Councillor Joan Griffiths, education, children and families convener for the City of Edinburgh Council, said: “Since the beginning of the year we’ve been carrying out ongoing and detailed assessment of our property estate looking to identify any buildings that may contain Reinforced Aerated Autoclave Concrete (RAAC).

“The safety of all our young people and staff in our schools is paramount and the measures we have taken reinforce this position.”

Two schools are affected in Dundee but the local authority refused to identify them, saying they have been aware of the presence of the concrete for three years and are monitoring the situation.

West Lothian Council said RAAC has been found at five primary schools and four community centres, while East Lothian Council said the concrete was present at Preston Lodge High, where it has been used in the construction of some parts of the building.

Parents and carers of pupils at Forres Academy in the Moray council area have been informed of the presence of RAAC.

The letter, sent last month, said: “We have one school which has RAAC components and this is Forres Academy.” It also said some classrooms had been closed.

Two schools in Highland have been identified and one in the Perth and Kinross area is being repaired.

Earlier this month, it was revealed that work is under way to replace RAAC panels in the roof of Perth Grammar School. The school opened to staff and pupils with a full range of health and safety controls in place.

Three schools in Dumfries and Galloway have so far been identified with RAAC panels and further investigations are being carried out on two others.

Inverclyde has one school with RAAC. A spokesman said surveys were carried out over the summer and the school was deemed safe to open.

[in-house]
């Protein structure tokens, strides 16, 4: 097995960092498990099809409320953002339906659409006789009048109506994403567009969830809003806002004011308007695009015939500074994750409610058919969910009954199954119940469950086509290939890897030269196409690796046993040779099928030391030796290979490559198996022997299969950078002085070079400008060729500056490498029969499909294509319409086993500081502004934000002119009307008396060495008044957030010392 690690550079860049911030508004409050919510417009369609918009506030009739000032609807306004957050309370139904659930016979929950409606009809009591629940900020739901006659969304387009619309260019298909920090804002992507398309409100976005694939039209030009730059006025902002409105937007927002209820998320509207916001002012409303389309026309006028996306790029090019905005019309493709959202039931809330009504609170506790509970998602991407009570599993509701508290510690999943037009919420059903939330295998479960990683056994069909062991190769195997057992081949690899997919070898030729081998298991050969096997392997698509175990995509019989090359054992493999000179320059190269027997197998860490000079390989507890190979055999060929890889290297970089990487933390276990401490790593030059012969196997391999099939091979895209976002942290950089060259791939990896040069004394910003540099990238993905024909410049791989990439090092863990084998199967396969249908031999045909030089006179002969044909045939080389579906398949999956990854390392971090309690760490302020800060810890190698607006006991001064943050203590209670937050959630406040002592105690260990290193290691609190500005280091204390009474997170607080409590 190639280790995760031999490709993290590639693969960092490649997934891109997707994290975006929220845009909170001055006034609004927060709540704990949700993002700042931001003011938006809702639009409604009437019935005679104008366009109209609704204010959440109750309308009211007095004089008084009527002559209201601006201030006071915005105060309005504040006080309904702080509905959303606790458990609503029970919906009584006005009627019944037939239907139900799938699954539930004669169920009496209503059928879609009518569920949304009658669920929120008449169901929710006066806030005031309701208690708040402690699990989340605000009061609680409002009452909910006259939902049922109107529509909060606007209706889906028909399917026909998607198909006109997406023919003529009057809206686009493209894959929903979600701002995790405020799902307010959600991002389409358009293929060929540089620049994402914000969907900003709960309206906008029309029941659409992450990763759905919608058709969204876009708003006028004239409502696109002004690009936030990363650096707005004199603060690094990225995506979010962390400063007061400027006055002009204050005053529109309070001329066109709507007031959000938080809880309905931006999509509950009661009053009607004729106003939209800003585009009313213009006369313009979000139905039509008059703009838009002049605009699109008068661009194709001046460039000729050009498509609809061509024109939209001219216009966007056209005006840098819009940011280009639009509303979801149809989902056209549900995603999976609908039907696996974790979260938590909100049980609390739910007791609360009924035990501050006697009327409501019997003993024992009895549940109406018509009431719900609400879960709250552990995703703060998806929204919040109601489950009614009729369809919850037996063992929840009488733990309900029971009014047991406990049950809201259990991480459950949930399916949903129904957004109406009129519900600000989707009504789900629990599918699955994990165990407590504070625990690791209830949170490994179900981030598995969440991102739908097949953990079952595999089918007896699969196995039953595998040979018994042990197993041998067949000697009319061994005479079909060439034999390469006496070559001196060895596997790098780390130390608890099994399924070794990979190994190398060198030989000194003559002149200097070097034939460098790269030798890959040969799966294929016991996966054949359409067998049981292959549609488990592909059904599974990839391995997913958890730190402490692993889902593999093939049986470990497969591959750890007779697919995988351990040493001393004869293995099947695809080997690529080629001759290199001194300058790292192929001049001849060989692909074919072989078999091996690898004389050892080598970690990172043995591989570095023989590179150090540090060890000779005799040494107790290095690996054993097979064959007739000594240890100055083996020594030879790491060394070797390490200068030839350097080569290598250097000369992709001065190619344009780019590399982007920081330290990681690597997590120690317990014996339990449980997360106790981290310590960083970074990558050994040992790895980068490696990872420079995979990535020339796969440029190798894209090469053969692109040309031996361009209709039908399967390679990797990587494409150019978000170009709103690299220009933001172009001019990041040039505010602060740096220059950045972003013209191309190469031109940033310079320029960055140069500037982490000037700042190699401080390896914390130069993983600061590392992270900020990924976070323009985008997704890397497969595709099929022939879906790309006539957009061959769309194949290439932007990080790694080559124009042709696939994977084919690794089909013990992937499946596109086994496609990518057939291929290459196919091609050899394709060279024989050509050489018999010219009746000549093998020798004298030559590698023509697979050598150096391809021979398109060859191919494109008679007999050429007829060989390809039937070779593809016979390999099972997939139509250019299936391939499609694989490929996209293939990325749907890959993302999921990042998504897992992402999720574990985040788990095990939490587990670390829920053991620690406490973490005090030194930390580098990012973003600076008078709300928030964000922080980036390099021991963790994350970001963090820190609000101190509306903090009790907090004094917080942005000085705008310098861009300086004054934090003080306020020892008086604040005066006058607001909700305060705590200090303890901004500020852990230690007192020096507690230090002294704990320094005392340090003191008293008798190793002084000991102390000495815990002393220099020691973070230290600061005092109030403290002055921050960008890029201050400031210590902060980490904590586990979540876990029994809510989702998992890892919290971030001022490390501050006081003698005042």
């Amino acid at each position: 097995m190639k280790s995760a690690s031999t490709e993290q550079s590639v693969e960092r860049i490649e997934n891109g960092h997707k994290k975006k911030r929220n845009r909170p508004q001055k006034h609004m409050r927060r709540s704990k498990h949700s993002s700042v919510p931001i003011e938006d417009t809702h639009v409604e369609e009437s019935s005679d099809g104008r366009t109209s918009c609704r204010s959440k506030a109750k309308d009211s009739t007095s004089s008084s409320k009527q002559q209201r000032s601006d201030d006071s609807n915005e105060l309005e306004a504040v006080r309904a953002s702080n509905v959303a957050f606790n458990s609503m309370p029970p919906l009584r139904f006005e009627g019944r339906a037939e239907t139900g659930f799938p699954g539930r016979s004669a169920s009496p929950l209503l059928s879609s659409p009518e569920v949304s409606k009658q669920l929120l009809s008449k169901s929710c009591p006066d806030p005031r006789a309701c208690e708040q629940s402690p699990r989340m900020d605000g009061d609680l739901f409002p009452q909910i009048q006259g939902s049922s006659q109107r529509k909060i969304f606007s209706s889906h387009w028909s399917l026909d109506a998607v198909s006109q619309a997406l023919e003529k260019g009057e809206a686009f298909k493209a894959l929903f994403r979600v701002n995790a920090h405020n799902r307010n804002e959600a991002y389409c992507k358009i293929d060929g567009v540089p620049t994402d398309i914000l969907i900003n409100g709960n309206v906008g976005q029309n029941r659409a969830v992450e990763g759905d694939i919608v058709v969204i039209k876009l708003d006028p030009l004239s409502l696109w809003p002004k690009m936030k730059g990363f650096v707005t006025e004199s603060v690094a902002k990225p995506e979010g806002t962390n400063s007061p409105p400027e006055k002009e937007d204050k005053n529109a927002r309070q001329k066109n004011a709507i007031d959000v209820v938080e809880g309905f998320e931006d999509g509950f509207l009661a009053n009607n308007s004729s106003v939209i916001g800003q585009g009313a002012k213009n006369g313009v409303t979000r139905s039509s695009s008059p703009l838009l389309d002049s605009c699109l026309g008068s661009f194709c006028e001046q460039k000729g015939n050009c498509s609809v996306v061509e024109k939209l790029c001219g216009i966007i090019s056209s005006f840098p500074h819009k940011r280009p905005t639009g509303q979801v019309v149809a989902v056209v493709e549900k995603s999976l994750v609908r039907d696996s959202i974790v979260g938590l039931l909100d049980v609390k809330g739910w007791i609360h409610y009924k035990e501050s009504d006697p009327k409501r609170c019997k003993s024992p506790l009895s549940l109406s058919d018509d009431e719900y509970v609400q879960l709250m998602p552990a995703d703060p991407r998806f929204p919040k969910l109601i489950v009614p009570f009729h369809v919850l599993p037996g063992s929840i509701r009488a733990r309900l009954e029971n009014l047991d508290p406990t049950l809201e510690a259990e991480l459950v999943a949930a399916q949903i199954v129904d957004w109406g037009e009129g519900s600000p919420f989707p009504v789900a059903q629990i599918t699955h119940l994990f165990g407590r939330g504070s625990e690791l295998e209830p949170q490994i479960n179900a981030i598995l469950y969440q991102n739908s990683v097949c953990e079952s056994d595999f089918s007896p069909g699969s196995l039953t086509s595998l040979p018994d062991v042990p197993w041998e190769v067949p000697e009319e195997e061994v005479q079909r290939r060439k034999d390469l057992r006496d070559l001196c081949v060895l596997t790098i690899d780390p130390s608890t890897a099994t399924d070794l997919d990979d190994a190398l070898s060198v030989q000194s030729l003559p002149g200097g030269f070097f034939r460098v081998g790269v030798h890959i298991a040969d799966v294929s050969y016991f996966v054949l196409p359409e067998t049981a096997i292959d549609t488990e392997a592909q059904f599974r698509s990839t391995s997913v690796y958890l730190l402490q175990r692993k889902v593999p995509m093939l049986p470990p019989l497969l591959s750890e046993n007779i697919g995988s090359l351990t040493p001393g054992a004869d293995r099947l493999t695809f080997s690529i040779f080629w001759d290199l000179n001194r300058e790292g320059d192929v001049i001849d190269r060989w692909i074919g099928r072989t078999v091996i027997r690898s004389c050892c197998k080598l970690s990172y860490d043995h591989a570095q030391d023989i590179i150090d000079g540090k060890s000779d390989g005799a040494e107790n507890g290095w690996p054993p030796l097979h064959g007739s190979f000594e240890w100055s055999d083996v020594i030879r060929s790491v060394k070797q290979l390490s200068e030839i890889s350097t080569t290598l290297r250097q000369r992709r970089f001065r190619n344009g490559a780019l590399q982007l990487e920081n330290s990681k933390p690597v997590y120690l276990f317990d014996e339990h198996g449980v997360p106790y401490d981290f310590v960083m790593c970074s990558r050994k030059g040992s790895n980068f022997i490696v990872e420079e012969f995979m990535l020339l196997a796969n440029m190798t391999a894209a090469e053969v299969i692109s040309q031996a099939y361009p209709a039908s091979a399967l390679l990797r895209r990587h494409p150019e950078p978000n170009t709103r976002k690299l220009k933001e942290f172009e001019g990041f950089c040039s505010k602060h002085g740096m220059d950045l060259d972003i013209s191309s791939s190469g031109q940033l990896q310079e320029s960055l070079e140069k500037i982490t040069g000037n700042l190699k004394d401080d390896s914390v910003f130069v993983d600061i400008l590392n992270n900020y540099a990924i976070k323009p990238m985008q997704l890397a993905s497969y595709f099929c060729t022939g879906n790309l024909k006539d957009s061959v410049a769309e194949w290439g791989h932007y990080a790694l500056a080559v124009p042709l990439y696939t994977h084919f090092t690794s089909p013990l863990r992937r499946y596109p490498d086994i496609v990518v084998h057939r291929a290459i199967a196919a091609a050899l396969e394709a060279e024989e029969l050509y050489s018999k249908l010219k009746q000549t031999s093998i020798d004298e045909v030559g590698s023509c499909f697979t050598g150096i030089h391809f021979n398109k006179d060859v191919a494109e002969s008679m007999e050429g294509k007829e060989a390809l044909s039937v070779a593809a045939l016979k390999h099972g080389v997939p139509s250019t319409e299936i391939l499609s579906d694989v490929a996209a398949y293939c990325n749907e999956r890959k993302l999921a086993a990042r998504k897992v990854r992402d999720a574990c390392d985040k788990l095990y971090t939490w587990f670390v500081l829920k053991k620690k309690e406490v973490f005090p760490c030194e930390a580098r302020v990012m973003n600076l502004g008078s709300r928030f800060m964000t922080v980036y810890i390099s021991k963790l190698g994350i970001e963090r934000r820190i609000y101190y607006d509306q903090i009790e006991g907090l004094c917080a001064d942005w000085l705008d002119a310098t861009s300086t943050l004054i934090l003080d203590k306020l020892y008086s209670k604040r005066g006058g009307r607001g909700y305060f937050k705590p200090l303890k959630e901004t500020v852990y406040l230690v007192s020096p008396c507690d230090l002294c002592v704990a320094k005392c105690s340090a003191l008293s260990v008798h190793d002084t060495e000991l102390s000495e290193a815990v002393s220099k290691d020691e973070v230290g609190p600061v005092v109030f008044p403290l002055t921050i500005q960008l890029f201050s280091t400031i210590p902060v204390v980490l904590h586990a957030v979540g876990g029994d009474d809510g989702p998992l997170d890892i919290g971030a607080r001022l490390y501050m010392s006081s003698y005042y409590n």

More than 100 schools to close in England

More than 100 schools, nurseries and colleges in England have been told by the UK Government to close classrooms and other buildings that contain the aerated concrete which is prone to collapse.

Figures obtained by the Scottish Liberal Democrats in May revealed the substance was present in at least 37 schools in Scotland.

A Scottish Government spokesperson said: “This is an issue the Scottish Government takes very seriously and so we have been working with partner bodies to understand the scope and nature of what we are dealing with. 

“Reviews of Reinforced Autoclaved Aerated Concrete (RAAC) in property are being conducted by local authorities, NHS Scotland and other public sector organisations.

“Work is currently underway with local authorities to fully understand the presence of RAAC across the school estate. 

“We have received returns for the majority of the school estate and expect to have full returns from all local authorities this week.   

Guidance from the Institution of Structural Engineers instructs the material to be replaced only if it is deemed to be in a poor condition and is considered a high risk, otherwise it can be managed in place.

The Scottish Government said local authorities are currently undertaking reviews of the presence of RAAC in public buildings in Scotland, including schools and hospitals.

It said that where it is found, remedial work could include the closure of impacted rooms or sections of the building and the use of temporary, modular provision for pupils to ensure the continuity of education.

Ministers have also stressed pupils will not be taught in the parts of buildings where the concrete is considered a risk.